(a) Valid

(b) Void

(c) Voidable

(d) Irregular

 

  1. ‘A’ sold a property to ‘B’ on the condition that ‘B’ could not transfer the property without ‘A’s consent

(a) The condition is illegal

(b) The condition is legal

(c) The condition is illegal and it completely takes away the power of transfer.

(d) None of the above

 

  1. Which of the following conditions amounts to an absolute restraint on alienation of property:

(a) A condition that transferee shall not transfer the property by way of gift

(b) A condition that transferee shall not transfer the property for a period of 5 years.

(c) A condition that transferee shall not transfer the property during the transferor’s lifetime

(d) A condition that transferee shall not transfer the property to a particular person.

 

  1. A, B and C divided a Joint Family Property and made a settlement that if any of them does not have a successor then he will not sold his portion and leave-it to other relatives

(a) The condition is illegal

(b) The condition is illegal in relation to private property

(c) The condition is illegal in relation to family property

(d) None of the above

 

  1. ‘A’ has certain property. ‘B’ is ‘A’s son and his only heir. Then:

(a) B cannot transfer the property during A’s lifetime.

(b) B can transfer the property during A’s life time

(c) Both (a) and (b) are incorrect.

(d) The T. P. Act does not contain any provision in this regard.

PAHUJA LAW ACADEMY

TRANSFER OF PROPERTY ACT

MAINS QUESTIONS

  1. A transfers property of which he is the owner to B in trust for A and his intended wife successively for their lives and after the death of the survivor, the eldest son of the intended marriage for life. And after his death for A’s second son. Does the interest so created for the benefit of the eldest son take effect? Decide.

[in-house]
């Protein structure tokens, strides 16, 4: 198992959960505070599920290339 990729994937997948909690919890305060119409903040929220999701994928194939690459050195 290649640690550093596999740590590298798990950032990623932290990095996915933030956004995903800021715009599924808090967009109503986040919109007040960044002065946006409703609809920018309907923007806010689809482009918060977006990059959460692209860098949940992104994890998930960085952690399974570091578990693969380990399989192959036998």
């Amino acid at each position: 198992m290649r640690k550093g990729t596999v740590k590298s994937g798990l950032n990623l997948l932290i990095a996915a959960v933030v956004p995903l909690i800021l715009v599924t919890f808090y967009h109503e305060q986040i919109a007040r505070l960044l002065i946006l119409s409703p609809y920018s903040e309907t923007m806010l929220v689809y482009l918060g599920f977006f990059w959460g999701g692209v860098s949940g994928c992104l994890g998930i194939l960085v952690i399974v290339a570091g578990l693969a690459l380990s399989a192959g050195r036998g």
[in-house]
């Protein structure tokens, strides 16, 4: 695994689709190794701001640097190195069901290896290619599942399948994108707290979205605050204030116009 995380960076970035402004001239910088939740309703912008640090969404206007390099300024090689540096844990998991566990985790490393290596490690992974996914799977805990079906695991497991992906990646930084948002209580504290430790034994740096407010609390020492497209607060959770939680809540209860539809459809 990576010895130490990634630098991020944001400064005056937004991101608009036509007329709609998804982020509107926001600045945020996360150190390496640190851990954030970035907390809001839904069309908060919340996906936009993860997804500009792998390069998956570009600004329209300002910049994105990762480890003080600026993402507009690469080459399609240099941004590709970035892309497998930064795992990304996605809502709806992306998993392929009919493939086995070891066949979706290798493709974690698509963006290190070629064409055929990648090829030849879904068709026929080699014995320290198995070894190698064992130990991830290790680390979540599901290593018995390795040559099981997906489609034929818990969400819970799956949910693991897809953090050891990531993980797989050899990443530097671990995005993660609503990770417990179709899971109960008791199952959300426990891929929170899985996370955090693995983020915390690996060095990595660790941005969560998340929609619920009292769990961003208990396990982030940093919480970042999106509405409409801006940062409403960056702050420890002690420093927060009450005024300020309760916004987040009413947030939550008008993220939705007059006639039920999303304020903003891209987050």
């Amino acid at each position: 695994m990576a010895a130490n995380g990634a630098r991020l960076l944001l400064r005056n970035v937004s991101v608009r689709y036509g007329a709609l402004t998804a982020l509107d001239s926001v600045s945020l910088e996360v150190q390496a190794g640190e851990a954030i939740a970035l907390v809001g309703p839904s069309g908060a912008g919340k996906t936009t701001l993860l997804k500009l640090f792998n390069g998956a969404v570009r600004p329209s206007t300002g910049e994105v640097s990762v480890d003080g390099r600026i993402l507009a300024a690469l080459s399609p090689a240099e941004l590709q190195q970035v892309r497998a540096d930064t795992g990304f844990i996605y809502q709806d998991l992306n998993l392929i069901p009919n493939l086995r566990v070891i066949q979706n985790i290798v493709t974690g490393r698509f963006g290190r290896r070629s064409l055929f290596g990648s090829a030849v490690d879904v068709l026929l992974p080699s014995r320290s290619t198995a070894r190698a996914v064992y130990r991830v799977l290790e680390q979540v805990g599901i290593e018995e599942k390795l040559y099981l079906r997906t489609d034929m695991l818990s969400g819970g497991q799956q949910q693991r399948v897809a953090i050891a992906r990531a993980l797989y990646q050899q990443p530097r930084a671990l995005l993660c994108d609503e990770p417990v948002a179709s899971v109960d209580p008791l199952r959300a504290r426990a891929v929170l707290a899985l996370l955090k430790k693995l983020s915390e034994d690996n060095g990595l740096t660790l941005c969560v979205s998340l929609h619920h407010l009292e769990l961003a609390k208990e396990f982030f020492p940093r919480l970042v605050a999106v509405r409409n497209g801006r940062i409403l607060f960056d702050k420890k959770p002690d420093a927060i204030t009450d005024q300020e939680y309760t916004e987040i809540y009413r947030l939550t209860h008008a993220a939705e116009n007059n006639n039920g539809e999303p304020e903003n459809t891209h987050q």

1. What is meant by rule against perpetuity? Illustrate pointing out the distinction between English and Indian Law.

 

 

  1. A property is given to Anil for life and afterwards to Bimal. Bimal transfer this interest to Chandan, Bimal dies during the life time of Anil. Chandan claims the property? Decide.

 

Section 13

  • Transfer of property for the benefit of person not in existence.
  • Exception to sec-5
  • How?—sec-13
  1. Prior limited interest must be created in favor of a person in existence at the date of transfer.
  2. Further “the whole of the remaining interest” of the transferor in the property must be given to the unborn person.

 

  1. Grijesh Dutt v/s Data din

 

  1. Whitby versus Mitchell

 

PERPETUAL TRANSFER

MEANING HOW IT CAN BE MADE
1.      It is tying up property for indefinite period. 1.      By imposing a condition restraining alienation.[Prohibited u/s -10]